Genetic engineering, or genetically modified organisms (GMO), is a term sure to raise fears in the population. This concern is based mainly on the great disinformation shared on social networks and the media. So what is genetic engineering? It is pre-planned modification of genes of organisms, in other words, it is a specific planned change in the organism’s genetic material to determine how that organism will look and which properties it will display.
Humans have changed and genetically modified creatures for thousands of years, by using all kinds of ancient (and familiar) methods, such as crossbreeding between plants or between farm animals. Such hybridization is similar to re-editing a book using two books. All the pages of the two books are torn apart in a completely random manner and are bound to a new book. In this respect, genetic engineering means the exact cutting of a specific single paragraph and replacing it with a paragraph in another book.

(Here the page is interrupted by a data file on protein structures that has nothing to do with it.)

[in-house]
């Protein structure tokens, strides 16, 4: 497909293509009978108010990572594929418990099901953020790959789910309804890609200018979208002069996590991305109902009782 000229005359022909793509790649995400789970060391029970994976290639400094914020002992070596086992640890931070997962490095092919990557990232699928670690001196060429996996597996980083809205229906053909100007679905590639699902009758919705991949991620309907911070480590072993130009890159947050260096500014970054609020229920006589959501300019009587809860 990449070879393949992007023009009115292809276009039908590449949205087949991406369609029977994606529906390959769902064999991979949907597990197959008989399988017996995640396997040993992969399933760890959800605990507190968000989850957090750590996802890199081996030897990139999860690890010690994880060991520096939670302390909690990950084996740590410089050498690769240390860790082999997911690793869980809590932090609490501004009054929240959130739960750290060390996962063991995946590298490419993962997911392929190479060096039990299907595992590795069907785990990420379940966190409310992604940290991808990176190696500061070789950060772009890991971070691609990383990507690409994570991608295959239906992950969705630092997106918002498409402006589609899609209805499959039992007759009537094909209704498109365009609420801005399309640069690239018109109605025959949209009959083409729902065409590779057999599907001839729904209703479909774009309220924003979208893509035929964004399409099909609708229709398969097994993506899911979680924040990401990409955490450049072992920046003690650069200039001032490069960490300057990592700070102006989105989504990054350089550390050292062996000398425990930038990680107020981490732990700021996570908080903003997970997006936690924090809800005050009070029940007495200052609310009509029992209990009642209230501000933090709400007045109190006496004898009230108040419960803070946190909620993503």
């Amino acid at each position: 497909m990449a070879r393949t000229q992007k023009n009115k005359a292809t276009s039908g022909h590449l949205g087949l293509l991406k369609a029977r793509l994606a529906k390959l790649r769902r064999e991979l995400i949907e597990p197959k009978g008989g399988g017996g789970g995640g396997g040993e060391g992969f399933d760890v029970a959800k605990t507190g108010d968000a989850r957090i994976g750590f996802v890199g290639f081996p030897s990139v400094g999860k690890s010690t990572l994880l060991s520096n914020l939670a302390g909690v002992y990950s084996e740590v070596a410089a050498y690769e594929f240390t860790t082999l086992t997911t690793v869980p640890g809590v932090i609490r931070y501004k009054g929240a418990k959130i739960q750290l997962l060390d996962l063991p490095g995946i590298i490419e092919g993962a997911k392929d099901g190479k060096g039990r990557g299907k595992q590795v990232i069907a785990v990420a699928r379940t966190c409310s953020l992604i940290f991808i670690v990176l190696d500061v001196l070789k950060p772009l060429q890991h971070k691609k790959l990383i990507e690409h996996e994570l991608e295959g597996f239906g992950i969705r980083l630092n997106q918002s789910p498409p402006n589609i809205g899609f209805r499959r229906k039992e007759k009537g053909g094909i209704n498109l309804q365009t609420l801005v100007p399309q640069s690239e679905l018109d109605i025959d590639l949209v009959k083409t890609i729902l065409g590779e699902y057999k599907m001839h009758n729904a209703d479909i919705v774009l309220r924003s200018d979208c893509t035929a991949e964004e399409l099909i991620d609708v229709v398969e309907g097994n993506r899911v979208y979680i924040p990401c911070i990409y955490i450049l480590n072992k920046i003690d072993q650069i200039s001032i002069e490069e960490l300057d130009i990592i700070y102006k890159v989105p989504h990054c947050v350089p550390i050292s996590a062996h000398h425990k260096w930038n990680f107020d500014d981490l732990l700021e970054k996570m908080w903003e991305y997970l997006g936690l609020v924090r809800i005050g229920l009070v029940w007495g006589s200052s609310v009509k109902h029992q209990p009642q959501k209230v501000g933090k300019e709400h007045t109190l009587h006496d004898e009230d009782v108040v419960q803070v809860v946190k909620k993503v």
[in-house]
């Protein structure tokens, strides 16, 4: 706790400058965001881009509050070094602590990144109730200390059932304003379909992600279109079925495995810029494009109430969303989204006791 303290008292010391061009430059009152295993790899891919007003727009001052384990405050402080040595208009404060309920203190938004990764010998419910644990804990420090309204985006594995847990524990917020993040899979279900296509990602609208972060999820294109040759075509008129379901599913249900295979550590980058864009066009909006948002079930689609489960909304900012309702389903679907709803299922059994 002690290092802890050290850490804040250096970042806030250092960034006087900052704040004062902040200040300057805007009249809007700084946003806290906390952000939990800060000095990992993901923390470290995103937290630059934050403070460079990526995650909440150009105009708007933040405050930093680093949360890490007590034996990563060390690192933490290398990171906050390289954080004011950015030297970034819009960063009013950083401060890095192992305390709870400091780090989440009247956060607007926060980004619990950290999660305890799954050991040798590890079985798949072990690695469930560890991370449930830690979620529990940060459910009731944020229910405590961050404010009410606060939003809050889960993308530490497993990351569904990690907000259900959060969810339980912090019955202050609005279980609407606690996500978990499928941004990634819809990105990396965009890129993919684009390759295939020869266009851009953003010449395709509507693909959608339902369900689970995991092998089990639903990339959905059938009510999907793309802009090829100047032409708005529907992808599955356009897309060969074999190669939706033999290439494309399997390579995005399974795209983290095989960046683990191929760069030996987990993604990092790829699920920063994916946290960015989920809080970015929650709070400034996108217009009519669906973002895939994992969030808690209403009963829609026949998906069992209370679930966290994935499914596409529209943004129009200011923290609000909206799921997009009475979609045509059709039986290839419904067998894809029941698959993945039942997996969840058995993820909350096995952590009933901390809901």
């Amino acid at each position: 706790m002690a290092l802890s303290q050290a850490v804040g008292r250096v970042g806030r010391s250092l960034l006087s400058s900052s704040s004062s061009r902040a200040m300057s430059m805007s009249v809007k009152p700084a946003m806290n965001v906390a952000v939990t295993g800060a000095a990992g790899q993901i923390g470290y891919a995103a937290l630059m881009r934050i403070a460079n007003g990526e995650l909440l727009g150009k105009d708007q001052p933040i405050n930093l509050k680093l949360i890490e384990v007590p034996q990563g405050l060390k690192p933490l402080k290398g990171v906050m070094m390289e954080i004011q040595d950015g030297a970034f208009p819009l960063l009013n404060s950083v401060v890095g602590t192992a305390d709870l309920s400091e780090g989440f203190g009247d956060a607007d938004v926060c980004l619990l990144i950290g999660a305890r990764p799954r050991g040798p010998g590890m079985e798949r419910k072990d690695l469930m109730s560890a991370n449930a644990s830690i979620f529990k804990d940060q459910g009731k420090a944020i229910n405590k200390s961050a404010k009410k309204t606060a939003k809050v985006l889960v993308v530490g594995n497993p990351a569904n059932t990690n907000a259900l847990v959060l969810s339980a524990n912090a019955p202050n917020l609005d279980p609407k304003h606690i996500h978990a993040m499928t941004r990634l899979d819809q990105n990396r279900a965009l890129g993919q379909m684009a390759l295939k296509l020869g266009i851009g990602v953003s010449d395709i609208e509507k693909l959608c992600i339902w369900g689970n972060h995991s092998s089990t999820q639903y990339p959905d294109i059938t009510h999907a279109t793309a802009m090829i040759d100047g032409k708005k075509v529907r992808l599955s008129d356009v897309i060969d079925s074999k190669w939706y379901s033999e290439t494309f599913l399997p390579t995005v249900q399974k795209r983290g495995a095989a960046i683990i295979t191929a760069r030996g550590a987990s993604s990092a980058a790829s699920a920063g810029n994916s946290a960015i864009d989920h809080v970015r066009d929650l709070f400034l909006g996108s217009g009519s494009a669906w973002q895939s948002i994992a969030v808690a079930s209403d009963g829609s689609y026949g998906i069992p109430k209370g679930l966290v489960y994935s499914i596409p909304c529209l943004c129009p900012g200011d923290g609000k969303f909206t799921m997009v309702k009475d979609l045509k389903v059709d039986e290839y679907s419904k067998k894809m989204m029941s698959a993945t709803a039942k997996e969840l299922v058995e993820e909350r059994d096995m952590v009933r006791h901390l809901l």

Many studies have shown that this hybridization improves the organisms’ properties and significantly increases crop yields. Nor is it dangerous at all. This is the only method that is subject to oversight and regulation, as opposed to randomized crossbreeding.
Yet the intimidation campaign includes claims such as how dangerous it is introducing foreign genes into other plants, the lack of effect on the organism’s yield and productivity, the unnatural intervention in nature and even the harm it will have on public health.
The vast majority of these claims lack any basis. The modification of genes is actually better for public health. It reinforces live organisms and plant production, thus reducing, for example, the need for pesticide spraying, which reduces pollution of the environment. With increased yields, it allows us to grow more crops today, with higher productivity and better land utilization. We must stop being afraid of this “unnatural” intervention in order to feed the growing number of people on this planet.